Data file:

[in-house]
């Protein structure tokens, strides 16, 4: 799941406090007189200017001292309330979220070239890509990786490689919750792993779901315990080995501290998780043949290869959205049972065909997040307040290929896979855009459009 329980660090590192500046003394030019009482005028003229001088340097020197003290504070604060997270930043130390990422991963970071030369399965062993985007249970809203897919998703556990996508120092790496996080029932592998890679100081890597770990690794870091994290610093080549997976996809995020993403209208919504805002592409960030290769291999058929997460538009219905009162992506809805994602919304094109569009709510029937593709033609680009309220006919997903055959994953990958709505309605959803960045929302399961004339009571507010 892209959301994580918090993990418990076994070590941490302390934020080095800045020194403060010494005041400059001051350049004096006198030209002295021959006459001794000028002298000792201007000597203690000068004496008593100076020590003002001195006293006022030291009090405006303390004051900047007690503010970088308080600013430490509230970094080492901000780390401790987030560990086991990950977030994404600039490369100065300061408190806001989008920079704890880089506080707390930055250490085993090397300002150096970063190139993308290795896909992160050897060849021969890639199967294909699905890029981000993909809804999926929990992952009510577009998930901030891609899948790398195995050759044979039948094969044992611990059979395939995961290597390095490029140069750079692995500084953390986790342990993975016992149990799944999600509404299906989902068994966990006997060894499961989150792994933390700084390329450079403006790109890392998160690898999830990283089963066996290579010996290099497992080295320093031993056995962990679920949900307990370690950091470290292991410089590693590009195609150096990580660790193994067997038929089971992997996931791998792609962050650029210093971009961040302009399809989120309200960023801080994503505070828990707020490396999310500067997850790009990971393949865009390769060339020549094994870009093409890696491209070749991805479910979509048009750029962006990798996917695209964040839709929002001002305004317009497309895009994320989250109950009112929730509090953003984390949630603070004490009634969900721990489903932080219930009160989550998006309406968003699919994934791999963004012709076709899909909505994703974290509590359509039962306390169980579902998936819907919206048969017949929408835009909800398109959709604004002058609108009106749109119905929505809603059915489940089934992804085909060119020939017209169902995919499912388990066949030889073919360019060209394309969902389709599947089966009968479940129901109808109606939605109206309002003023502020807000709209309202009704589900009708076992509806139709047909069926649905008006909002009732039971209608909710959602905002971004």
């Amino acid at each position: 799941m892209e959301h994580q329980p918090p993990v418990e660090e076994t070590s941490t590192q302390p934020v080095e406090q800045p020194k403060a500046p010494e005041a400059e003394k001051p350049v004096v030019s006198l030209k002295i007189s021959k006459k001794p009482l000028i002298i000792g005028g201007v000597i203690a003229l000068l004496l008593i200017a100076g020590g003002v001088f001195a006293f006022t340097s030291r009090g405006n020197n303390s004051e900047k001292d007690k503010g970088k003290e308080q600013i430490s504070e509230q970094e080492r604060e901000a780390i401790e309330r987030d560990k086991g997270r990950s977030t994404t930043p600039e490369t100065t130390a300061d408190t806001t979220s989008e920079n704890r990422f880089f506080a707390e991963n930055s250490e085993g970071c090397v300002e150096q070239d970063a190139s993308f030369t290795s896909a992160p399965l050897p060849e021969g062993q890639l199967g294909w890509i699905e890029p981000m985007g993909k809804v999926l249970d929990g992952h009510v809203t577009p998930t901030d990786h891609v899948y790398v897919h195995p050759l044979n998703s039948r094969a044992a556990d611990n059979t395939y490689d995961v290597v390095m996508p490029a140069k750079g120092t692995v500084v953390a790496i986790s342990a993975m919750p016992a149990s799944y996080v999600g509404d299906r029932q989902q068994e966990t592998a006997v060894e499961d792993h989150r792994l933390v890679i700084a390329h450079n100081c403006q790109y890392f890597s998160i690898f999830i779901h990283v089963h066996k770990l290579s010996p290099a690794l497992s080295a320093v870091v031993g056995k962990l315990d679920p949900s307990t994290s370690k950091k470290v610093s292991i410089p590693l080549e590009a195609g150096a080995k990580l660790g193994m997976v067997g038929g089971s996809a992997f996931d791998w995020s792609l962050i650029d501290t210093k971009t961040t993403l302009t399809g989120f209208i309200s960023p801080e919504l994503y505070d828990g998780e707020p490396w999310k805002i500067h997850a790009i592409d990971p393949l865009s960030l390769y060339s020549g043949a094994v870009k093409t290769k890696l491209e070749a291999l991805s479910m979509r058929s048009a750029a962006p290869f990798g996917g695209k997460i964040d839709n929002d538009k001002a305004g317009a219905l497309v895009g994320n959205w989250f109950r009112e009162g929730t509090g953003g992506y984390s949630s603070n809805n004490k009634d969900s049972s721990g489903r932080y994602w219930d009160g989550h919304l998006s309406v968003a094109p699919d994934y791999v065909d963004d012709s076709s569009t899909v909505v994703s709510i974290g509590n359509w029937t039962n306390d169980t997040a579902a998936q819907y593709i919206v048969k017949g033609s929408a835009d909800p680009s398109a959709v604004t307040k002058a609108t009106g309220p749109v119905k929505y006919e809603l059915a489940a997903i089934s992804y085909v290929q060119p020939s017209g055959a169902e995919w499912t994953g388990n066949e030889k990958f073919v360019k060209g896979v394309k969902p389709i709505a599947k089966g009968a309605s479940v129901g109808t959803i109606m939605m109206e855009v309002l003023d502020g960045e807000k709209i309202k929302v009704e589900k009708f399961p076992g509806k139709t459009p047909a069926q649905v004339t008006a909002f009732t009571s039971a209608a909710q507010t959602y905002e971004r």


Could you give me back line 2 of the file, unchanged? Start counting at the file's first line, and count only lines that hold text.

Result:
């Protein structure tokens, strides 16, 4: 799941406090007189200017001292309330979220070239890509990786490689919750792993779901315990080995501290998780043949290869959205049972065909997040307040290929896979855009459009 329980660090590192500046003394030019009482005028003229001088340097020197003290504070604060997270930043130390990422991963970071030369399965062993985007249970809203897919998703556990996508120092790496996080029932592998890679100081890597770990690794870091994290610093080549997976996809995020993403209208919504805002592409960030290769291999058929997460538009219905009162992506809805994602919304094109569009709510029937593709033609680009309220006919997903055959994953990958709505309605959803960045929302399961004339009571507010 892209959301994580918090993990418990076994070590941490302390934020080095800045020194403060010494005041400059001051350049004096006198030209002295021959006459001794000028002298000792201007000597203690000068004496008593100076020590003002001195006293006022030291009090405006303390004051900047007690503010970088308080600013430490509230970094080492901000780390401790987030560990086991990950977030994404600039490369100065300061408190806001989008920079704890880089506080707390930055250490085993090397300002150096970063190139993308290795896909992160050897060849021969890639199967294909699905890029981000993909809804999926929990992952009510577009998930901030891609899948790398195995050759044979039948094969044992611990059979395939995961290597390095490029140069750079692995500084953390986790342990993975016992149990799944999600509404299906989902068994966990006997060894499961989150792994933390700084390329450079403006790109890392998160690898999830990283089963066996290579010996290099497992080295320093031993056995962990679920949900307990370690950091470290292991410089590693590009195609150096990580660790193994067997038929089971992997996931791998792609962050650029210093971009961040302009399809989120309200960023801080994503505070828990707020490396999310500067997850790009990971393949865009390769060339020549094994870009093409890696491209070749991805479910979509048009750029962006990798996917695209964040839709929002001002305004317009497309895009994320989250109950009112929730509090953003984390949630603070004490009634969900721990489903932080219930009160989550998006309406968003699919994934791999963004012709076709899909909505994703974290509590359509039962306390169980579902998936819907919206048969017949929408835009909800398109959709604004002058609108009106749109119905929505809603059915489940089934992804085909060119020939017209169902995919499912388990066949030889073919360019060209394309969902389709599947089966009968479940129901109808109606939605109206309002003023502020807000709209309202009704589900009708076992509806139709047909069926649905008006909002009732039971209608909710959602905002971004």